Shedding Light on Thin-film Solar Cell Efficiency Research

Recently, researchers at the U.S. Department of Energy’s National Renewable Energy Laboratory (NREL) announced that they have moved closer to creating a thin-film solar cell that can compete with the efficiency of the more common silicon-based solar cell. The Copper Indium Gallium Diselenide (CIGS) thin-film solar cell recently reached 19.9% efficiency in testing at the lab, setting a new world record, according to NREL.

This is still far from the highest efficiency that was achieved in July 2007 by a consortium of researchers led by the University of Delaware (42.8% using a novel technology that adds multiple innovations to a very high-performance crystalline silicon solar cell platform) but of course there are big differences in the manufacturing costs of these two technologies as well as the potential fields of application for them.

The following table by the U.S. Department of Energy gives an idea of thin-film market share by technology and cost of modules.

Table 1: Thin-film Market Share Module Cost by Technology


Thin Film Technology


% of Thin Film Market


Module Cost

Amorphous Silicon (a-Si)


< $2.00

Cadmium telluride (CdTe)



Copper Indium Gallium Diselenide (CIGS)


< $2.00

Dye Sensitized Solar Cells (DSSC)


< $3.00

Source: U.S. Department of Energy

The above table indicates the dominance of amorphous silicon and cadmium telluride (CdTe) technologies when compared to the current market size of CIGS solar cells. There is a lot of vibrant activity in the CIGS field though, with a number of companies finding themselves in different stages of implementation, ranging from raising funds to building power plants or producing modules (Nanosolar is printing modules in their facilities in the U.S. and in Germany). Together with companies such as Global Solar, Daystar, Miasolé, SoloPower and Ascent Solar, it is obvious that key CIGS manufacturers are becoming increasingly competitive and in the next few years will be enjoying a much larger share of the thin-film market. Announcements such as the one made from NREL (achieving the highest efficiency out of all thin film technologies) increases the support of CIGS and gives confidence to manufacturers that their improved products and their low manufacturing costs will attract the attention of more and more customers.

Improvements in CIGS modules do not only come in increased efficiencies of the modules but also in other forms. SoloPower and Ascent Solar are announcing that their modules will be flexible rather than on glass (flexible metal foil for SoloPower, high temperature plastic substrate for Ascent Solar) thus increasing the versatility and variety of potential applications.

NREL is facilitating adoption and improved performance of new technologies in other ways as well. Through the U.S. Department of Energy’s (DOE) Technology Commercialization Development Fund (TCDF) Program, NREL can expand its collaborative efforts between researchers and companies to develop commercial products based on NREL innovations. NREL has received $4 million from the TCDF for the fiscal year 2008. It’s one of three DOE laboratories, along with Oak Ridge National Laboratory (ORNL), which received $2.5 million, and Sandia National Laboratories, which received $700,000.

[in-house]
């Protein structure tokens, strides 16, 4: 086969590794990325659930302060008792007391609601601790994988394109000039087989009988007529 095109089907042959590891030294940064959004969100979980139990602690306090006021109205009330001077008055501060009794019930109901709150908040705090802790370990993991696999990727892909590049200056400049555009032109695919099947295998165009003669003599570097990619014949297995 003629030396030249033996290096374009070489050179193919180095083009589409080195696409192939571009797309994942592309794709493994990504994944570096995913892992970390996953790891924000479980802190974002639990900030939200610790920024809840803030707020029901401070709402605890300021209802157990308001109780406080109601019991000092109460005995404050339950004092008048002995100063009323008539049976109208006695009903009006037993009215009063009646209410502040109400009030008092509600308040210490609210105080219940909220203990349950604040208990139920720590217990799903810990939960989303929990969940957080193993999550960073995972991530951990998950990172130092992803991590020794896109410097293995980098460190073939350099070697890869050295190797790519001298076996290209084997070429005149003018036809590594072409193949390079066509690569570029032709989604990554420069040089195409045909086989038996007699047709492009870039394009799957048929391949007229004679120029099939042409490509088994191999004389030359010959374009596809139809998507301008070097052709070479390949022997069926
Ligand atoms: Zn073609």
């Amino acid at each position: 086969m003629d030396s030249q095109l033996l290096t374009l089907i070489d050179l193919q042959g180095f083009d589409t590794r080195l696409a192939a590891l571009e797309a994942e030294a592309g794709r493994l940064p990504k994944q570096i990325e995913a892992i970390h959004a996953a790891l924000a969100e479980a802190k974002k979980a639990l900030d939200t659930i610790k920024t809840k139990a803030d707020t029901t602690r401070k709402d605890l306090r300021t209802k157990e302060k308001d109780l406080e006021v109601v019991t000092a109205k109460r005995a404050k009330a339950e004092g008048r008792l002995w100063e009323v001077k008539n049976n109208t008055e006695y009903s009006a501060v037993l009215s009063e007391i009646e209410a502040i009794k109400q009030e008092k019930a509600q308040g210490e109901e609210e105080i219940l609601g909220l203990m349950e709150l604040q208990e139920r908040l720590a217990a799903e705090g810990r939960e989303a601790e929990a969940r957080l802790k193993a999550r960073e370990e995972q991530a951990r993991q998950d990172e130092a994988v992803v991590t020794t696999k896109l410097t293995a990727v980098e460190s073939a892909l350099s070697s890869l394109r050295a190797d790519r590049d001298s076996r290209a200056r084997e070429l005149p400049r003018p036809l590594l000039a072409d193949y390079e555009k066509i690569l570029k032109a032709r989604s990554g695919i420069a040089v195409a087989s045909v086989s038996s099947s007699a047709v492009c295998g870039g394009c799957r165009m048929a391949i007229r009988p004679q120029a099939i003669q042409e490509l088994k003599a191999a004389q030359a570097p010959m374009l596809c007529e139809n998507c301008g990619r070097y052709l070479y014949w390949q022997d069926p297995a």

Optimization of solar cell technologies is tackled in a different way at ORNL. Its pulse thermal processing (PTP) technique is a revolutionary enabling technology for functionalizing nano-materials due to its ability to control diffusion at the nanometer scale. It utilizes a unique high density plasma arc lamp, which is the most powerful radiant arc lamp in the world. ORNL has been partnering with Mattson Technology, Inc., the manufacturer of the plasma arc technology, for several years to further enhance the technologies capabilities. Power densities on the order of 20,000 W/cm2 can be achieved over broad areas (currently up to 1,000 cm2) and can be pulsed in 1 millisecond. According to Dr. Ron Ott of the ORNL, “The inherent characteristics of this technology (high heating rates, short processing times and larger processing areas) enable unique thermal annealing capabilities that can potentially revolutionize PV material systems.”

The combination of optimizing material systems as well as optimizing processing techniques for these materials gives multiple pathways towards achieving increase in performance from solar cells that can eventually lead to grid parity in terms of cost and efficiency, which seems to be one of the biggest challenges that solar technologies are currently facing.

Speakers from NREL and ORNL (Dr. Arthur Frank and Dr. Ron Ott, respectively) are going to be presenting the advances in the research and design efforts in these leading institutes at the Photovoltaics “Beyond Conventional Silicon” Conference in Denver, Colorado in June. The event will include speakers from both the academic world and industry from across the globe, offering an overview of the current situation in the world of ground-breaking solar cell technologies, according to the event host, IDTechEx.

Harry Zervos, PhD is a technology analyst with IDTechEx.


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